Sunday, August 28, 2005

Take the Money and Run, Forest, Run

Another take on home mortgages today by David Streitfeld on the front page of the LA Times. The story is about people who take equity out of their homes to live larger than they might otherwise, and all the consequences that might have. Here's an excerpt:
Homeowners took $59 billion in cash out of their houses in the second quarter, double the amount in the 2004 quarter and 16 times the average rate of the mid-1990s, according to data released this month by mortgage giant Freddie Mac.

People are cashing out so quickly that the term "homeowner" may soon be inaccurate. Fifty years ago, Americans owned, on average, three-quarters of their house and the lender owned the rest. These days, it's approaching an even split.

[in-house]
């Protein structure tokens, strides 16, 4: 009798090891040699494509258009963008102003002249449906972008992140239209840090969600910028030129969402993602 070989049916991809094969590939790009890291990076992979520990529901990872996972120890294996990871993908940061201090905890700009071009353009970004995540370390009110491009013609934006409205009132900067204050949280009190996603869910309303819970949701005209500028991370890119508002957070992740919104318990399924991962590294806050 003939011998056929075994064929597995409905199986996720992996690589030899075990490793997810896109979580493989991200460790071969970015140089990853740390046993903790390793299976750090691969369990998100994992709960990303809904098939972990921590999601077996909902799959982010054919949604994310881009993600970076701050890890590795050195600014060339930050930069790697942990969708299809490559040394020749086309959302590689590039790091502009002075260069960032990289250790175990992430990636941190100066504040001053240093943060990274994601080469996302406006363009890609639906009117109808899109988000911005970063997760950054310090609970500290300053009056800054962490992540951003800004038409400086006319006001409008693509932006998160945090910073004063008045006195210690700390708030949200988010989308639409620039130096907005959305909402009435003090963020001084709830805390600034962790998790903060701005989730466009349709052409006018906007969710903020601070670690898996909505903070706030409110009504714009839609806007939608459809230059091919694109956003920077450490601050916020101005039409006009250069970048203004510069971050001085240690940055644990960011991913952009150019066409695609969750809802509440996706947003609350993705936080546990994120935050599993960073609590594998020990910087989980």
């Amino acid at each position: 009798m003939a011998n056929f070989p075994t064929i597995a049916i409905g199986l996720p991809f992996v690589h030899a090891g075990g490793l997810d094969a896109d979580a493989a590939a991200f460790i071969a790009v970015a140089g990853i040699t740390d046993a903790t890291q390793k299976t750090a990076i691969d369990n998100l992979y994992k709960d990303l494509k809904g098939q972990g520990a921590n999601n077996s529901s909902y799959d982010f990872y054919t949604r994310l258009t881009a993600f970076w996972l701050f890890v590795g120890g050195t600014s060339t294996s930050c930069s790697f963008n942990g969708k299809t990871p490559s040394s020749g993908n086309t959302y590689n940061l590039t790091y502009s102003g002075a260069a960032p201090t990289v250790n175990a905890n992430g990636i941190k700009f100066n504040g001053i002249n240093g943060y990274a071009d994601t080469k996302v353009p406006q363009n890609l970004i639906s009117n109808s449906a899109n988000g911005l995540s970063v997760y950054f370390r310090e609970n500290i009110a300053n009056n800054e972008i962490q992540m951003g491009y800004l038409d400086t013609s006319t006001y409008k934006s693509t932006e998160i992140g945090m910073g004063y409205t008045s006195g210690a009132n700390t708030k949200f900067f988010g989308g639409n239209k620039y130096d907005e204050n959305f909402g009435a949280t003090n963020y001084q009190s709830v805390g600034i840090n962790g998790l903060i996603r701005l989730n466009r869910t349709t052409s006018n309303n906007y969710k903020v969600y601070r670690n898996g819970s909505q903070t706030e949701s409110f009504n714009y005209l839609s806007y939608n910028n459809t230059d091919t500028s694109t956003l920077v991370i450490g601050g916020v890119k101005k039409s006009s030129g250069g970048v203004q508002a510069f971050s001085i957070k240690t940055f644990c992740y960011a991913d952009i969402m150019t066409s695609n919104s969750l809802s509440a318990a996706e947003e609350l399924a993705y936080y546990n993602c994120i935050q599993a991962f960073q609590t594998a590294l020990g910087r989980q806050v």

This spend-now-rather-than-save-for-later phenomenon has produced undeniable benefits. Experts attribute much of the nation's economic growth to cash-out refinancings, home equity loans and other methods of tapping rising home values. And additional real estate investments financed by home equity have contributed to the rising home prices that bring owners such pleasure.
— The Boy in the Big Housing Bubble